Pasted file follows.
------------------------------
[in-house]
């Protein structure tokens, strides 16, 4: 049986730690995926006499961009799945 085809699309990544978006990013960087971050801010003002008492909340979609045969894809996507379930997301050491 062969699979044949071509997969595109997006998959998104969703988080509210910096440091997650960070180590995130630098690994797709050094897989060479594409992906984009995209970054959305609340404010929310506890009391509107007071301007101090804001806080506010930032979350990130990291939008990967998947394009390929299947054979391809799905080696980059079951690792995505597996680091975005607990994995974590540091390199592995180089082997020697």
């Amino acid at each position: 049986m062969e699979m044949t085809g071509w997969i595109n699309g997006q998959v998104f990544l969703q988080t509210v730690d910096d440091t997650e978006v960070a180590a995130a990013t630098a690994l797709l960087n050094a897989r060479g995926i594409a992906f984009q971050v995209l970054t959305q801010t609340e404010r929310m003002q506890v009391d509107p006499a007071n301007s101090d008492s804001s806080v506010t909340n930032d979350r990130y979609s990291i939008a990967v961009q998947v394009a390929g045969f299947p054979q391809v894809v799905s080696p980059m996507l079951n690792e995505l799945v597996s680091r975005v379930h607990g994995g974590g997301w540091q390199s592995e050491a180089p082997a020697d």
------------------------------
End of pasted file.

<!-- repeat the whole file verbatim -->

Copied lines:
[in-house]
């Protein structure tokens, strides 16, 4: 049986730690995926006499961009799945 085809699309990544978006990013960087971050801010003002008492909340979609045969894809996507379930997301050491 062969699979044949071509997969595109997006998959998104969703988080509210910096440091997650960070180590995130630098690994797709050094897989060479594409992906984009995209970054959305609340404010929310506890009391509107007071301007101090804001806080506010930032979350990130990291939008990967998947394009390929299947054979391809799905080696980059079951690792995505597996680091975005607990994995974590540091390199592995180089082997020697």
């Amino acid at each position: 049986m062969e699979m044949t085809g071509w997969i595109n699309g997006q998959v998104f990544l969703q988080t509210v730690d910096d440091t997650e978006v960070a180590a995130a990013t630098a690994l797709l960087n050094a897989r060479g995926i594409a992906f984009q971050v995209l970054t959305q801010t609340e404010r929310m003002q506890v009391d509107p006499a007071n301007s101090d008492s804001s806080v506010t909340n930032d979350r990130y979609s990291i939008a990967v961009q998947v394009a390929g045969f299947p054979q391809v894809v799905s080696p980059m996507l079951n690792e995505l799945v597996s680091r975005v379930h607990g994995g974590g997301w540091q390199s592995e050491a180089p082997a020697d």